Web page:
Field potentials and multiunit activities from chronically implanted cortical electrodes were used to study tactile and nociceptive information processing from the tail of the rat. Fourteen stainless steel screws implanted in the skull were used as electrodes to record field potentials in different cortical areas. Electrical, mechanical, and laser pulses were applied to the tail to induce evoked cortical field potentials. Evoked responses were compared before and after sodium pentobarbital anesthesia (50 mg/kg, i.p.). In both electrical- and mechanical-evoked potential (EEP and MEP) studies, two major peaks were found in the conscious animal. The polarity of the late component was modified after pentobarbital anesthesia. In the laser-evoked potential (LEP) study, two distinct negative peaks were found. Both peaks were very sensitive to anesthesia. Following quantitative analysis, our data suggest that the first positive peak of EEP and MEP corresponded to the activation of the Aβ fiber, the second negative peak of MEP and the first peak of LEP corresponded to Aδ fiber activation, while the second peak of LEP corresponded to C fiber activation. The absolute magnitudes of all cortical components were positively related to the intensity of the stimulation. From spatial mapping analysis, a localized concentric source of field potential was observed in the primary somatosensory cortex (SI) only after activation of the Aβ fiber. Larger responsive cortical areas were found in response to Aδ and C fiber activation. In an intracortical recording experiment, both tactile and nociceptive stimulation evoked heightened unit activity changes at latencies corresponding to respective field potentials. We conclude that different cortical areas are involved in the processing of A and C fiber afferent inputs, and barbiturate anesthesia modifies their processing.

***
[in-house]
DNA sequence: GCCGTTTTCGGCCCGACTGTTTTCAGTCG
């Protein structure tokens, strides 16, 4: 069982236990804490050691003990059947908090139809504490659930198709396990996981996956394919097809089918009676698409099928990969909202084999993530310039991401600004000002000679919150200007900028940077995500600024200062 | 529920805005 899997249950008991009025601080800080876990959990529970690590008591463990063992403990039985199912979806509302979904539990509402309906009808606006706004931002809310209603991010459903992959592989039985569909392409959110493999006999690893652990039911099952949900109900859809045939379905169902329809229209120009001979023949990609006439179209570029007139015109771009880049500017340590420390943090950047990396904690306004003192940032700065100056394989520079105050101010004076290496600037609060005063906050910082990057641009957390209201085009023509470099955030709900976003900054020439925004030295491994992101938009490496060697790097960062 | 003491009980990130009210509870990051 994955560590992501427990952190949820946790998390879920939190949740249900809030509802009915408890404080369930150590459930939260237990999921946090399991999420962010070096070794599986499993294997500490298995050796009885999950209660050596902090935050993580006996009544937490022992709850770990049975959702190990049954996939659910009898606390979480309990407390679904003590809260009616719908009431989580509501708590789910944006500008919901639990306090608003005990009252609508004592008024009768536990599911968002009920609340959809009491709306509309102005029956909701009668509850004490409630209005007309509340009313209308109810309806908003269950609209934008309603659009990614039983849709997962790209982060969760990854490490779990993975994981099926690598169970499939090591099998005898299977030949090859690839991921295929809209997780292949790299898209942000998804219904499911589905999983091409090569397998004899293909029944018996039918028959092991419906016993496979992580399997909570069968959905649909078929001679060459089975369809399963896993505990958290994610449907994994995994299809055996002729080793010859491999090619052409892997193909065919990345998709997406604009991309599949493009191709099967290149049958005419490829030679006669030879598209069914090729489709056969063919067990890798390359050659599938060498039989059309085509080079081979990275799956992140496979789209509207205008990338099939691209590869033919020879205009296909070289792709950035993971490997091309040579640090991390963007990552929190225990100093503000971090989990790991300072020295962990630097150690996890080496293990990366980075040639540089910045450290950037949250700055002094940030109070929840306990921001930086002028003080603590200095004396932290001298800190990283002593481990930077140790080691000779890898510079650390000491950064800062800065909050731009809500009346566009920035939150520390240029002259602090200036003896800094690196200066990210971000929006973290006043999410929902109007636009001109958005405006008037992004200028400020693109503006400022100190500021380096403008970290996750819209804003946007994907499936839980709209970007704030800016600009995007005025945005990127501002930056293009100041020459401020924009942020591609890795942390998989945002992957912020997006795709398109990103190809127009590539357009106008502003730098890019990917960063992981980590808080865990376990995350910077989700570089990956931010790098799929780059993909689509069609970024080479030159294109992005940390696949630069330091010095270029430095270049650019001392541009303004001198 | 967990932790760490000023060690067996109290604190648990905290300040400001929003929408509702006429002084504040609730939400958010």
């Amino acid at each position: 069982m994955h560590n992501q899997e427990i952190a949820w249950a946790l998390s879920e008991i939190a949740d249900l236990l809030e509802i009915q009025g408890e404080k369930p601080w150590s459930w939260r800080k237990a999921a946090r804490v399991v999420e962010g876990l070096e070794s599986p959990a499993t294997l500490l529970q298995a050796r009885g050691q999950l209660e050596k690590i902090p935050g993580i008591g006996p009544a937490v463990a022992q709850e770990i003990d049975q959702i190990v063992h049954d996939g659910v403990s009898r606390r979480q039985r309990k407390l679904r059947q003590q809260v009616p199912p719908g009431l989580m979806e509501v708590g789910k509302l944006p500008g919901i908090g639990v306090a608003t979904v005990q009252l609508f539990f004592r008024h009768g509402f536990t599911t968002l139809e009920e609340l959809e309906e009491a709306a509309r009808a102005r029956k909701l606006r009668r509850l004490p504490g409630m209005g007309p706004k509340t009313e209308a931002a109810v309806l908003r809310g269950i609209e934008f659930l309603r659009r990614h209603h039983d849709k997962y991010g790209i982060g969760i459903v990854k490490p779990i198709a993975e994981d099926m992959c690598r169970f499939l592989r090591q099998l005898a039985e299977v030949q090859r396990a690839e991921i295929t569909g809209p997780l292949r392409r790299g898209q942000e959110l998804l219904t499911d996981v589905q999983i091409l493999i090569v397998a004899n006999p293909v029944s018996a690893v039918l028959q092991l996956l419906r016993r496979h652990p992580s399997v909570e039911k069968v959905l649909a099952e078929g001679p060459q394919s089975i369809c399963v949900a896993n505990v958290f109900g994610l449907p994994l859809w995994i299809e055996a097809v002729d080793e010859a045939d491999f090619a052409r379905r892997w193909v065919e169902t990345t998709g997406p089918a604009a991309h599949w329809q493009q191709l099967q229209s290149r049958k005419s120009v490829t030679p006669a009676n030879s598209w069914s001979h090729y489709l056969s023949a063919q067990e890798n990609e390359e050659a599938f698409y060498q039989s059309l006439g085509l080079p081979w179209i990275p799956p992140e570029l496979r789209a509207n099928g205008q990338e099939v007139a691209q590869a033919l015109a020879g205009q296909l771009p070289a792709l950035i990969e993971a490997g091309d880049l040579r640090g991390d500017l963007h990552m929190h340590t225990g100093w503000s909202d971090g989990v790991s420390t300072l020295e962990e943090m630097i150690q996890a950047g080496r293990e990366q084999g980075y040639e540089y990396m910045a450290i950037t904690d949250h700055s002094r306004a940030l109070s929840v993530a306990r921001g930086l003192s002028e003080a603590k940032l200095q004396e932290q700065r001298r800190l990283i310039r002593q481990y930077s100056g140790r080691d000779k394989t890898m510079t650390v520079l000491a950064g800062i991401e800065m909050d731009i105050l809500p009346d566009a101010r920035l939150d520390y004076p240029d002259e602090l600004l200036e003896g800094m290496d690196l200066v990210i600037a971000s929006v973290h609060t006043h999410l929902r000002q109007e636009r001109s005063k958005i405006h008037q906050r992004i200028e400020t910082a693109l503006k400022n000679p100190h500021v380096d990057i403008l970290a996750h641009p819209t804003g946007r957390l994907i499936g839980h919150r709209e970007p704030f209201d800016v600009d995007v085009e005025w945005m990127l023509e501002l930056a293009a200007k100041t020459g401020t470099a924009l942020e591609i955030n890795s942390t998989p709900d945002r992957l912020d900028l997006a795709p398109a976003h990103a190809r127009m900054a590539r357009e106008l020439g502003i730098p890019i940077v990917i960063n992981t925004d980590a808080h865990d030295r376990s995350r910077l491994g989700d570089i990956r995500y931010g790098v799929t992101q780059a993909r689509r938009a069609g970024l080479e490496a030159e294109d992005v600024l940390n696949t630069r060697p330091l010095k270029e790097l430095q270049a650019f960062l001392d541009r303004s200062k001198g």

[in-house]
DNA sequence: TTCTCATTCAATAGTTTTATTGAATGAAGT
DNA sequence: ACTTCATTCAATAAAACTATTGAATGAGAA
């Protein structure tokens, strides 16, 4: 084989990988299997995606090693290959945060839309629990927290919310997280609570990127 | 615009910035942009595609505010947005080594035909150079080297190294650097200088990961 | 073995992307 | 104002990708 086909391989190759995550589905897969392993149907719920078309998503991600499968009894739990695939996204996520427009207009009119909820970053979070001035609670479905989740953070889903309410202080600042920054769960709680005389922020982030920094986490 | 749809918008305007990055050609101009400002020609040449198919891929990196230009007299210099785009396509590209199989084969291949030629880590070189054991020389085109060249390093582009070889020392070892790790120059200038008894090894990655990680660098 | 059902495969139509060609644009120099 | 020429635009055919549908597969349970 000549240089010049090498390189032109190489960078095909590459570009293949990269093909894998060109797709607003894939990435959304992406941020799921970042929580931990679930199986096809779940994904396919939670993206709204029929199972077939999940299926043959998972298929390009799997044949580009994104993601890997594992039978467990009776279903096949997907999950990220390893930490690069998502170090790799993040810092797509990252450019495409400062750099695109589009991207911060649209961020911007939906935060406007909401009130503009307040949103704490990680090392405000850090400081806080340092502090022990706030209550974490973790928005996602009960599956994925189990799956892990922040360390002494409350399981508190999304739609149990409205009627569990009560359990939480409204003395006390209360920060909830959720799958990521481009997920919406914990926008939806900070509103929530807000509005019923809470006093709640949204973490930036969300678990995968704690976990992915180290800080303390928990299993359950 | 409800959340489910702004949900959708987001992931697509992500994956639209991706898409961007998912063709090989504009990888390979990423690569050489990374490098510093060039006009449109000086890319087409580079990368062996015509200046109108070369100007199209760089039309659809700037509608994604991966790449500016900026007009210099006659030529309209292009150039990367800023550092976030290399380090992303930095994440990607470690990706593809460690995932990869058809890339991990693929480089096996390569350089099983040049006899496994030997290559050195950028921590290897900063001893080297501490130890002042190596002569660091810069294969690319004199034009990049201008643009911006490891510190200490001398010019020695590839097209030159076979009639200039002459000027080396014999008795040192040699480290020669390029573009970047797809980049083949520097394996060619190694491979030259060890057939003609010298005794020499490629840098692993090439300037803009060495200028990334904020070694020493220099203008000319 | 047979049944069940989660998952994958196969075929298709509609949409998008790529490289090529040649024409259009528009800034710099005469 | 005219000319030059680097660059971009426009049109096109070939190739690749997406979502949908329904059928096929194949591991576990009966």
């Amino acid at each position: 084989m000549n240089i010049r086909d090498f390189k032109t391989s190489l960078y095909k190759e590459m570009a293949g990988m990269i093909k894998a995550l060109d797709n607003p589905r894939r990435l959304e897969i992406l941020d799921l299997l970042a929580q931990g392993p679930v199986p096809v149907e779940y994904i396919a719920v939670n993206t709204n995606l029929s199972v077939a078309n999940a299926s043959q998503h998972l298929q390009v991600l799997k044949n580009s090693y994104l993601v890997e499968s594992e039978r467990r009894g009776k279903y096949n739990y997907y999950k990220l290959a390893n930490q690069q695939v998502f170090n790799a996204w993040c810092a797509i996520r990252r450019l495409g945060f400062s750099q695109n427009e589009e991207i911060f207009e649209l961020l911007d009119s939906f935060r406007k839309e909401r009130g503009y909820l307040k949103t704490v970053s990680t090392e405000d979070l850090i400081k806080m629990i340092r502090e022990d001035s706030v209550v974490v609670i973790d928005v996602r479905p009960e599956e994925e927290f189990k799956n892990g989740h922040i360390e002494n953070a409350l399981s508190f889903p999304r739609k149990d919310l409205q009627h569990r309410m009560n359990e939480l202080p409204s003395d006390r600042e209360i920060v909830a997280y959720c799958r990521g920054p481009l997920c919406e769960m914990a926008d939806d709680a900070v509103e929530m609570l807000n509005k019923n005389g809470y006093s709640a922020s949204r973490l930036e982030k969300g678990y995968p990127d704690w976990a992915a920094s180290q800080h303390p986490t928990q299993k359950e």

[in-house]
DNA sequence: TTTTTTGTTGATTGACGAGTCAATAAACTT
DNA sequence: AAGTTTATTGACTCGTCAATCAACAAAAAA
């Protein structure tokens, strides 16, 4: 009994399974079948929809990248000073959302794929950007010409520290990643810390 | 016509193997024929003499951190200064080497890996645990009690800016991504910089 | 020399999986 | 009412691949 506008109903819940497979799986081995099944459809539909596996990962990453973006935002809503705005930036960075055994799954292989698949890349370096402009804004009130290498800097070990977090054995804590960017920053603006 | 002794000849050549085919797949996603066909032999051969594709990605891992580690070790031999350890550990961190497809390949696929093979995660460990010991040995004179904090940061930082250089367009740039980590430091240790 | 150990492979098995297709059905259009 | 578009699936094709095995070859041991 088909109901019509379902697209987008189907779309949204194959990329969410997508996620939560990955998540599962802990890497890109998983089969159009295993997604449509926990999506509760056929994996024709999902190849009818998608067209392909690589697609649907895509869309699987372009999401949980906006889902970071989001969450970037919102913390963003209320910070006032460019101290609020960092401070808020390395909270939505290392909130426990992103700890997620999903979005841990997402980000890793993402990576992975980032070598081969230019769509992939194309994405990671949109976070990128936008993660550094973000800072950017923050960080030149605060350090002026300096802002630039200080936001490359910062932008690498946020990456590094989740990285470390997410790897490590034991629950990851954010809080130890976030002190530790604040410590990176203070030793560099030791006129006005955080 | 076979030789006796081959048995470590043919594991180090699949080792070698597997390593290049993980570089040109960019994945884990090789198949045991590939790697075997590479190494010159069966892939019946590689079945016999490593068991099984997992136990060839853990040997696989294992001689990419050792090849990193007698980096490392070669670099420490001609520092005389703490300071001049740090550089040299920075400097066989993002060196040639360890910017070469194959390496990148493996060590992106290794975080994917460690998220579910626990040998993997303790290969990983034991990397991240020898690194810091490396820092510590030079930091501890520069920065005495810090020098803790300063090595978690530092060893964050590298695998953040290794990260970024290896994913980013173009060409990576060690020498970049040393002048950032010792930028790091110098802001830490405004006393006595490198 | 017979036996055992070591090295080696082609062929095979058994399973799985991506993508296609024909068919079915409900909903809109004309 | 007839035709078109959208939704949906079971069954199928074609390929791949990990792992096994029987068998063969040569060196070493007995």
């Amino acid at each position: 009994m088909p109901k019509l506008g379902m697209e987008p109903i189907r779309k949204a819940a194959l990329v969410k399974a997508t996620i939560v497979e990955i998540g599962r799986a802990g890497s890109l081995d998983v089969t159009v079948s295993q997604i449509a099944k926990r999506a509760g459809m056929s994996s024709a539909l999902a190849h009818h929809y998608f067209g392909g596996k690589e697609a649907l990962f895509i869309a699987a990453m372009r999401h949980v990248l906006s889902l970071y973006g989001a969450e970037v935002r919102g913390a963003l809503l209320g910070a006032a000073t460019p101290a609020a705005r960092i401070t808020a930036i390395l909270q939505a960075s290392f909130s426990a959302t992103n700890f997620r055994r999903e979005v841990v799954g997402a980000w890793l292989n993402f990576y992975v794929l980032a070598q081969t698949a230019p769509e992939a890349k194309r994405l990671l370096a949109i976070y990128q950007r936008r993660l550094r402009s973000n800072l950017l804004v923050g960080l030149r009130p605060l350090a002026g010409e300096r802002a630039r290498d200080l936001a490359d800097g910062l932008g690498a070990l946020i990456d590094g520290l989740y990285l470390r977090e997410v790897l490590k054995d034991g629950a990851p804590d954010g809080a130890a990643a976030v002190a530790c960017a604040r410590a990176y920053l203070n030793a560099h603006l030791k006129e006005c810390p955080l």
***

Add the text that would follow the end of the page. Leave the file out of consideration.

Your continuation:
All Science Journal Classification (ASJC) codes
- Molecular Biology
- Clinical Neurology
- Developmental Biology